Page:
Author Topic: Diamond Wheels vs. Traditional Grindstones  (Read 619 times)

Offline RichColvin

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Diamond Wheels vs. Traditional Grindstones
« on: October 15, 2018, 09:50:19 pm »
I recently re-read a Tormek posting regarding the diamond wheels :

Quote
If you want to have an easy set up and save time by not having to true your wheel, a Diamond Wheel is perfect. ... If you want to be able to change the grit size during the sharpening, the Original Grindstone is the best option.

It seems to me that the diamond stones come with some upsides :
  • the diamonds can be used to sharpen harder metals (like carbides),
  • consistent wheel diameter makes for faster sharpening when changing wheel grinds (seemingly especially useful for a shop which sharpens for income), and
  • the wheel’s sides offer some flat-grind options where concave grinds may be problematic.

But it also seems to have down-sides (relative to the traditional grindstones) :
  • care must be taken to not damage the wheel (as you can’t use the TT-50 Truing Tool to fix a damaged spot),
  • they are a bit more expensive than the traditional wheels, and
  • there is more special care needed for the water additive.

I’ve seen no real limitations with the traditional grindstones, especially ones that can’t be offset by using the BGM-100 attachment with my traditional grinder (e.g., to sharpen carbide tools).  I’ve not seen the need to move to CBN wheels either, and these are widely used in the wood turning community.

I’m thinking of not moving to the diamond wheels.  Am I missing something ?

Kind regards,
Rich
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Rich Colvin
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Offline cbwx34

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Re: Diamond Wheels vs. Traditional Grindstones
« Reply #1 on: October 16, 2018, 12:18:51 am »
I don't think you've missed a thing.  8)

Offline Ken S

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Re: Diamond Wheels vs. Traditional Grindstones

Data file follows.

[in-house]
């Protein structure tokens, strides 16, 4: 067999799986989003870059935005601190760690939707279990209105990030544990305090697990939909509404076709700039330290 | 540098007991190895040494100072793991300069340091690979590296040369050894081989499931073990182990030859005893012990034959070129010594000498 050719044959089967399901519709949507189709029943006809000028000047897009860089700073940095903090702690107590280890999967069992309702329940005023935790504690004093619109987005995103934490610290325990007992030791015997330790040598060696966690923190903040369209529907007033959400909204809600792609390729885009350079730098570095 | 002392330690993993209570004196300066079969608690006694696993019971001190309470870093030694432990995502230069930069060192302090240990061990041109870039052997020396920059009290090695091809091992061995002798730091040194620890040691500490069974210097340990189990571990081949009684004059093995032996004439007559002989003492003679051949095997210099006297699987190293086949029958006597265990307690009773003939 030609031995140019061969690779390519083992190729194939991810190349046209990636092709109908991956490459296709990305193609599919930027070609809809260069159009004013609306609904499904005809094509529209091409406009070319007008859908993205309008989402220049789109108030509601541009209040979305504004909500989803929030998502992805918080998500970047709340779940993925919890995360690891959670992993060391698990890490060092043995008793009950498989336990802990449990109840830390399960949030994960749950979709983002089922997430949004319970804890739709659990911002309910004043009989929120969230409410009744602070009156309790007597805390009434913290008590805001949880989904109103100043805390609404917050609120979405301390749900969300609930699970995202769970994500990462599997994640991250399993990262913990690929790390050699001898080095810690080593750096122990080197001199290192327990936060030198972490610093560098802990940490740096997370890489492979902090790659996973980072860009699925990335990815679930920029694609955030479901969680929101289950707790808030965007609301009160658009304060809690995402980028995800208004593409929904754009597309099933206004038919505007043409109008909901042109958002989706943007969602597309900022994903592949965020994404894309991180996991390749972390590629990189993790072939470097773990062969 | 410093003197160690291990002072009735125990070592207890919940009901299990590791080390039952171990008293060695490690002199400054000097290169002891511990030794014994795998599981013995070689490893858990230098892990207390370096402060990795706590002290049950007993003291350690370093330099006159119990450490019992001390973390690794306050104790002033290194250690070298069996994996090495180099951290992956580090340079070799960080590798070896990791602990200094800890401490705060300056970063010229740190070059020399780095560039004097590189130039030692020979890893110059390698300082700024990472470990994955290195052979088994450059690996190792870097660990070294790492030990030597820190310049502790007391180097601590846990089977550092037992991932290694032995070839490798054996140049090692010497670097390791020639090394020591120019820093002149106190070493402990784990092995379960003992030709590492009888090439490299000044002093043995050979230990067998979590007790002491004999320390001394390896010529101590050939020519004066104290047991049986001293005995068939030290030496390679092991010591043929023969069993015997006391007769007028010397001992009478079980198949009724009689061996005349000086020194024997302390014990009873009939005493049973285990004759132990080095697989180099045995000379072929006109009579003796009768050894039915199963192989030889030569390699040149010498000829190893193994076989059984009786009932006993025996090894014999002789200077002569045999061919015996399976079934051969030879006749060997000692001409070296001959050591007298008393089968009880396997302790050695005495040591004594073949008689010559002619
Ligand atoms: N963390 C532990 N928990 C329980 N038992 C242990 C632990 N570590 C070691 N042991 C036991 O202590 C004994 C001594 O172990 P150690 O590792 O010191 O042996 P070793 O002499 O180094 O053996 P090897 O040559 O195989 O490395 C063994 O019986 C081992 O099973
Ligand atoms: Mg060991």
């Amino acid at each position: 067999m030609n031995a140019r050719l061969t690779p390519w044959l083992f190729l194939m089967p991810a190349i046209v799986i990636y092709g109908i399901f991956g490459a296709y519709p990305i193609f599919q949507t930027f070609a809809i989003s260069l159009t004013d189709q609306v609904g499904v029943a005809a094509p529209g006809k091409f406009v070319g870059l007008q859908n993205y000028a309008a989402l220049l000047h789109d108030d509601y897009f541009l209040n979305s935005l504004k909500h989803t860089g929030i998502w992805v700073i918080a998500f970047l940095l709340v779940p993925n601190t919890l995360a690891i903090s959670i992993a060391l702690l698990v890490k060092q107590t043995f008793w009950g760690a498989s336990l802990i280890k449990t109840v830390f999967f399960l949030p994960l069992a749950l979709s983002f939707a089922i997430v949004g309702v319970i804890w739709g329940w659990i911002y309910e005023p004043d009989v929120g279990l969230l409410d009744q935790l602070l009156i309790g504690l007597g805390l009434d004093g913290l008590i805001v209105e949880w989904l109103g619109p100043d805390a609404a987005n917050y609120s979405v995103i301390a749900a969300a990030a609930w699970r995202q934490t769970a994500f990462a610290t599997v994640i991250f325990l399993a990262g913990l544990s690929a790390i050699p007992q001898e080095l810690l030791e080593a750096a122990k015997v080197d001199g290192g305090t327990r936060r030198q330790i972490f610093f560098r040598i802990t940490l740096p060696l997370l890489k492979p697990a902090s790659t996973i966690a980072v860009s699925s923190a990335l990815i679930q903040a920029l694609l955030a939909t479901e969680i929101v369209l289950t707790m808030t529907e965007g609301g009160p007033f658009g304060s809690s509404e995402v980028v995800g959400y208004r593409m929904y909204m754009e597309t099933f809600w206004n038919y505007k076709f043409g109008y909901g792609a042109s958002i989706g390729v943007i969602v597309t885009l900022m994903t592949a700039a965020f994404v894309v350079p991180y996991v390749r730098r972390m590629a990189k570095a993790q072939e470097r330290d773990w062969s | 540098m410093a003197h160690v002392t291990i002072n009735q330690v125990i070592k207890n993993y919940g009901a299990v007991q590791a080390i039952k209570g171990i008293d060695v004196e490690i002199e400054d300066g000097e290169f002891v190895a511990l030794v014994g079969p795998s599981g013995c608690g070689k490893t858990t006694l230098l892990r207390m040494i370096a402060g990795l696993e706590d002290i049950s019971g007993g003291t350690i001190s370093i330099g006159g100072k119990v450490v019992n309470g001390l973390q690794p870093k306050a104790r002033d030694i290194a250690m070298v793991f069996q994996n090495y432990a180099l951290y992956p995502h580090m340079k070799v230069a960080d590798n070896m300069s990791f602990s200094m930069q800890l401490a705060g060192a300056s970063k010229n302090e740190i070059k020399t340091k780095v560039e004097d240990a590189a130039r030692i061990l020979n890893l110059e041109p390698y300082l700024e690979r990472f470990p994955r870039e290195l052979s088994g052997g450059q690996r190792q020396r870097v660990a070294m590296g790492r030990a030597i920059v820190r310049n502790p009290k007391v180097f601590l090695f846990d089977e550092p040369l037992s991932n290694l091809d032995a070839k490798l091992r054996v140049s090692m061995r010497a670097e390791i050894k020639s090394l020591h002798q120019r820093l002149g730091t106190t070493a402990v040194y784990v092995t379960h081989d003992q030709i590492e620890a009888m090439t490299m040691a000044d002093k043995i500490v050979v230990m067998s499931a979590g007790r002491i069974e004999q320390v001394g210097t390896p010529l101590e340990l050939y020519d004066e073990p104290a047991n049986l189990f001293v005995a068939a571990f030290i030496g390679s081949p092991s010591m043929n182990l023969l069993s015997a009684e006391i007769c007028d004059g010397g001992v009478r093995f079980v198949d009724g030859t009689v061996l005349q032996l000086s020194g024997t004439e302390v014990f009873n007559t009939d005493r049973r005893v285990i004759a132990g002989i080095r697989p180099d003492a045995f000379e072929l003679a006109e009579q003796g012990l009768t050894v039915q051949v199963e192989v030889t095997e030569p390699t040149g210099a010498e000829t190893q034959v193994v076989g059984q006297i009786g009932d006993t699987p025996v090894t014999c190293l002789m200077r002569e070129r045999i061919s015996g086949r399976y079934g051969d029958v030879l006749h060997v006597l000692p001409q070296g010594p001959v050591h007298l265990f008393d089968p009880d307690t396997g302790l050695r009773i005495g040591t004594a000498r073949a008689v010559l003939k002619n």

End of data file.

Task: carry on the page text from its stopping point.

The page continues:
« Reply #2 on: October 16, 2018, 04:36:57 am »
Rich,

I don’t see where most of us “need” any grinding wheel beyond the SG. That said, I believe your comments about the new diamond wheels are overimplified. Let me throw out some observations.

I have very little need to sharpen harder metals. You use more carbide than I do. The heaviest grinding I have done is reshaping an M2 turning gouse and the skew chisel shown in a recent photo. I could and have done them with a 3X wheel on the Tormek.

I don’t think using wheels with different diameters is really a big deal for most of us. If you are picky, Wootz’ applet works very well. For general use, a kenjig or janjig suffices.

I have not found much use for side grinding. Plain old circumference grinding satisfies my needs.

I treat my diamond wheels the same as the Originals. The only diffrence is using a much lighter grinding pressure. That’s an easy adjustment. i do see your point about not being able to true or dress the diamond wheels with the TT-50. On the other hand, if everything works right, you should never need to true or dress the diamond wheels.

I know that you have worn out an SG and an SB. If you had put that much use on a diamond wheel, I suspect you would have a lot of useful life remaining. In the long run, I would say that diamond wheels could end up costing considerably less.

I think having a good work routine can remove the hassle from using the ACC additive.

Have you missed anything? I think you have. The main difference I have noticed is how the diamond wheels cut. At first, I think the SG is probably as fast cutting as the diamond wheels. Very shortly, the SG begins to cut more slowly. The diamond wheel keeps on cutting. Is this more efficient cutting worth the price of a diamond wheel? I think that depends on the needs and temperament of the user. I would certainly purchase a coarse diamond wheel before or instead of an SB. For an occssional user or someone on a tight budget, I think a 46 grit Norton 3X wheel is hard to beat as an inexpensive coarse wheel. It cuts very quickly, preserves the wet Tormek environment, and only costs fifty dollars US. It is not quite “plug and play”, however, it is an easy home shop project to adapt it to the Tormek.

You will only appreciate the cutting difference after you actually use diamond wheels. BY the end of the month, you will have that opportunity. I will be curious to read your comments after you use them.

Ken